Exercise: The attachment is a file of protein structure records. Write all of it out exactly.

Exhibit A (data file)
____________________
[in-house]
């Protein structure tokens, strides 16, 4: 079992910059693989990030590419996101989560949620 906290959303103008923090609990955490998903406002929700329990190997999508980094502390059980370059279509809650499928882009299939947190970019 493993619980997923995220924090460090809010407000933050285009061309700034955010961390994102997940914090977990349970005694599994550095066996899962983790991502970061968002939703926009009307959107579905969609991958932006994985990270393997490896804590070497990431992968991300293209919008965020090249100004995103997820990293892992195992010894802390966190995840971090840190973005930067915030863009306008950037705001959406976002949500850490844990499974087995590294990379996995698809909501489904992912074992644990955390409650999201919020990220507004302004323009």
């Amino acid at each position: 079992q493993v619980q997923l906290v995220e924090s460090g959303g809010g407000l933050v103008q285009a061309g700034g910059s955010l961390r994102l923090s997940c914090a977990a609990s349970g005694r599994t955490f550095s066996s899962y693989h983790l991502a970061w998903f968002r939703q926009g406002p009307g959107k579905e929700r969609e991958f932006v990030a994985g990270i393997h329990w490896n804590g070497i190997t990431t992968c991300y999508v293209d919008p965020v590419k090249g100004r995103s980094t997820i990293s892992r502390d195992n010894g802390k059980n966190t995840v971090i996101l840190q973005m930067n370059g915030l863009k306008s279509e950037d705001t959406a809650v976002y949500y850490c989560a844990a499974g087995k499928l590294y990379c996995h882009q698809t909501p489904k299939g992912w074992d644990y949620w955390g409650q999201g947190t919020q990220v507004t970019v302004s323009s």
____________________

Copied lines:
[in-house]
């Protein structure tokens, strides 16, 4: 079992910059693989990030590419996101989560949620 906290959303103008923090609990955490998903406002929700329990190997999508980094502390059980370059279509809650499928882009299939947190970019 493993619980997923995220924090460090809010407000933050285009061309700034955010961390994102997940914090977990349970005694599994550095066996899962983790991502970061968002939703926009009307959107579905969609991958932006994985990270393997490896804590070497990431992968991300293209919008965020090249100004995103997820990293892992195992010894802390966190995840971090840190973005930067915030863009306008950037705001959406976002949500850490844990499974087995590294990379996995698809909501489904992912074992644990955390409650999201919020990220507004302004323009």
């Amino acid at each position: 079992q493993v619980q997923l906290v995220e924090s460090g959303g809010g407000l933050v103008q285009a061309g700034g910059s955010l961390r994102l923090s997940c914090a977990a609990s349970g005694r599994t955490f550095s066996s899962y693989h983790l991502a970061w998903f968002r939703q926009g406002p009307g959107k579905e929700r969609e991958f932006v990030a994985g990270i393997h329990w490896n804590g070497i190997t990431t992968c991300y999508v293209d919008p965020v590419k090249g100004r995103s980094t997820i990293s892992r502390d195992n010894g802390k059980n966190t995840v971090i996101l840190q973005m930067n370059g915030l863009k306008s279509e950037d705001t959406a809650v976002y949500y850490c989560a844990a499974g087995k499928l590294y990379c996995h882009q698809t909501p489904k299939g992912w074992d644990y949620w955390g409650q999201g947190t919020q990220v507004t970019v302004s323009s």